UHealth Leads in Transradial Access for Neurological Interventions

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In 2018, Theresa Keith Horne of Pascagoula, Mississippi, had a dangerous aneurysm in a brain artery that was causing serious vision problems. She started seeing double and had a bloodshot and swollen, bulging left eye. After several specialists were unable to determine the problem, Horne sought care at Bascom Palmer Eye Institute – part of the University of Miami Miller School of Medicine – where neurosurgery was recommended due to the aneurysm's position. Fortunately for Horne, Miller School neurosurgeons and interventional neurologists are leaders in an innovative access technique called the transradial approach.

From left, Drs. Eric Cecala Peterson, Dileep R. Yavagal, and Robert M. Starke.

After reviewing magnetic resonance imaging (MRI) scans, neurosurgeon Robert M. Starke, M.D. M.Sc., initially thought a craniotomy was needed. “But then I realized the transradial approach would allow us to treat Horne’s aneurysm effectively without brain surgery,” said Dr. Starke, who is professor of neurological surgery and radiology, co-director of endovascular neurosurgery at UM/Jackson Memorial Hospital, and director of neurovascular research.

To repair Horne’s challenging condition, Dr. Starke placed a stent that covered the wide base of her left internal carotid artery using a catheter inserted in the radial artery in her wrist rather than the widely used transfemoral approach, which provides access through the patient’s thigh.

Since that successful procedure, Horne’s vision has returned to normal with no further problems. “Dr. Starke is a brilliant doctor,” she said. “I am very grateful for the great care I received at the UM/Jackson Medical Center.”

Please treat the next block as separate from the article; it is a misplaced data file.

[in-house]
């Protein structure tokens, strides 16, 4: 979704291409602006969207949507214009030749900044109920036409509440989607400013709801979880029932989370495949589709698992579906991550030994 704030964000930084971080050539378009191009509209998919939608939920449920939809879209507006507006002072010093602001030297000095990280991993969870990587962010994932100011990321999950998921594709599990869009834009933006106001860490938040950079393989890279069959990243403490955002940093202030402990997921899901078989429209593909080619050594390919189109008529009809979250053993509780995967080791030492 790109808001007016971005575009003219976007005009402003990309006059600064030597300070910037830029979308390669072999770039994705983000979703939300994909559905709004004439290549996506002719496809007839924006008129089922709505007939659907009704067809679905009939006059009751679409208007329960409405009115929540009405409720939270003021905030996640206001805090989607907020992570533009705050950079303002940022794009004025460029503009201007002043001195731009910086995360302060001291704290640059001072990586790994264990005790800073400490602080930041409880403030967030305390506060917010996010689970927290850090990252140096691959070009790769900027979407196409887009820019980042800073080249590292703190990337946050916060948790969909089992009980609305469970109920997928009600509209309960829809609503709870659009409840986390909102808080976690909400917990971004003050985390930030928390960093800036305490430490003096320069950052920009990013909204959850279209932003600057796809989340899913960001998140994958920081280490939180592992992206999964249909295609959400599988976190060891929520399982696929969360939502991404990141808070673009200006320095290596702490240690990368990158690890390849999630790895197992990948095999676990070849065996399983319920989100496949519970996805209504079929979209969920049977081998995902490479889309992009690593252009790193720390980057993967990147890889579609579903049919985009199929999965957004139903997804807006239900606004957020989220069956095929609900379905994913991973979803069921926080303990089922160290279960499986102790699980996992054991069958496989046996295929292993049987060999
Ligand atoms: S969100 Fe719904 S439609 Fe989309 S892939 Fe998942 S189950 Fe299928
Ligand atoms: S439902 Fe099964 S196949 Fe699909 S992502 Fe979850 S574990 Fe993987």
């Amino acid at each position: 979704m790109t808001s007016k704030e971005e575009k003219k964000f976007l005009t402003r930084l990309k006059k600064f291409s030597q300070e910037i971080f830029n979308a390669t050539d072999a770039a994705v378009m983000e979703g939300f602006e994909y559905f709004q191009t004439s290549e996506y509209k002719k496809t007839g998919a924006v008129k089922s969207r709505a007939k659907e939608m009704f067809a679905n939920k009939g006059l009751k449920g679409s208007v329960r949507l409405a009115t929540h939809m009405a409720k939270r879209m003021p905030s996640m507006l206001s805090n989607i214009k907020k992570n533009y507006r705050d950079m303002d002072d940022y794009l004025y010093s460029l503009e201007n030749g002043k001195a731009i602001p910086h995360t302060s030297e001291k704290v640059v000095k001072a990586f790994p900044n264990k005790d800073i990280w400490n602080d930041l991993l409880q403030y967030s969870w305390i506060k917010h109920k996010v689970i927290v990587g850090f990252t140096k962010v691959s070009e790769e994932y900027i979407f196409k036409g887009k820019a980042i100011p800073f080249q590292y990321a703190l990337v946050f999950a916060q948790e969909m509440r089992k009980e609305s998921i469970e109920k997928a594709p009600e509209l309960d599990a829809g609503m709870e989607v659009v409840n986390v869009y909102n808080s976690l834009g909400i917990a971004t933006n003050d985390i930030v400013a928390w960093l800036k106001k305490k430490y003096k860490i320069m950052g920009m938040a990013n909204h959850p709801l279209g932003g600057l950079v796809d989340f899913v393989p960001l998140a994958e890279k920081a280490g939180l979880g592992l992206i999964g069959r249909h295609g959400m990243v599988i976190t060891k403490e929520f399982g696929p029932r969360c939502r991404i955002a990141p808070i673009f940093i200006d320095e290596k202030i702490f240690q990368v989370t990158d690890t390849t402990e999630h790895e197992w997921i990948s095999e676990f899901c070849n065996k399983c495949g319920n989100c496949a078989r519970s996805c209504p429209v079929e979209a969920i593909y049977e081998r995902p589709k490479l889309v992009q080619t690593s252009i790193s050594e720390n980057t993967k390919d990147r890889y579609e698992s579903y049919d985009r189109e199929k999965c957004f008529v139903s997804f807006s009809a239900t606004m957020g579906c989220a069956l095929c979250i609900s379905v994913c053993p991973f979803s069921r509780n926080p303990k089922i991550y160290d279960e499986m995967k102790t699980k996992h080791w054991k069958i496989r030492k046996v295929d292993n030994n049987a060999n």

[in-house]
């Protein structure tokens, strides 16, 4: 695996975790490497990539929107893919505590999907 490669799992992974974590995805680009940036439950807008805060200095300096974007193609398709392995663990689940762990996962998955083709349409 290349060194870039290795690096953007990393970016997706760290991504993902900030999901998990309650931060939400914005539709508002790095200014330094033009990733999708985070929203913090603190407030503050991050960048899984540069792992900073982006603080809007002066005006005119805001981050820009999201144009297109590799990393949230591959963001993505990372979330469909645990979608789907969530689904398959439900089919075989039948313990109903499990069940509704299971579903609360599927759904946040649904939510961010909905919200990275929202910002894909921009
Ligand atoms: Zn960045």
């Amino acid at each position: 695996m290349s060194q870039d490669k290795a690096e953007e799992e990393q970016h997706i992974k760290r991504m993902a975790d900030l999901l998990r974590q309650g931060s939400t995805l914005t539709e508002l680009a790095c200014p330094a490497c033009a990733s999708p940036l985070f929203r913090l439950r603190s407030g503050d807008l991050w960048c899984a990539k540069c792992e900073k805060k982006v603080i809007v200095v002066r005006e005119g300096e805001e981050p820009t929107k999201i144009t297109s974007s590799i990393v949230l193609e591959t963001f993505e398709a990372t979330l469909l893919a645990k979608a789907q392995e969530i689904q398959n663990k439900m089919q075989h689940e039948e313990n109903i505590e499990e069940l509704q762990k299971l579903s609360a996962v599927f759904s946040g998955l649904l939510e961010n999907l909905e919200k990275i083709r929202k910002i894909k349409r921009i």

Transradial approaches

For stroke patients, the transradial approach can enable neurologists to reach an arterial blockage more quickly – a potentially life-saving advantage, according to Dileep R. Yavagal, M.D., professor of clinical neurology and neurosurgery, and director of interventional neurology at UHealth Tower, the flagship hospital of the University of Miami Health System, and UM/Jackson Memorial Hospital. “Five years ago, I was lead author of a study showing that it was better to go through the wrist rather than attempting the transfemoral approach in stroke patients with unfavorable vascular anatomy,” said Dr. Yavagal.

“Other benefits include better patient comfort and safety,” said Eric Cecala Peterson, M.D., associate professor of neurological surgery and director of endovascular neurosurgery at UHealth Tower. “Our team’s research has shown the transradial approach is associated with fewer access site complications than the transfemoral technique.” In addition, the Miller School’s transradial experts are using this approach for diagnostic purposes.

Theresa Keith Horne, center, with daughter Carolyn Horne, husband Jim Horne, son Houston Horne and grandson Thomas Horne.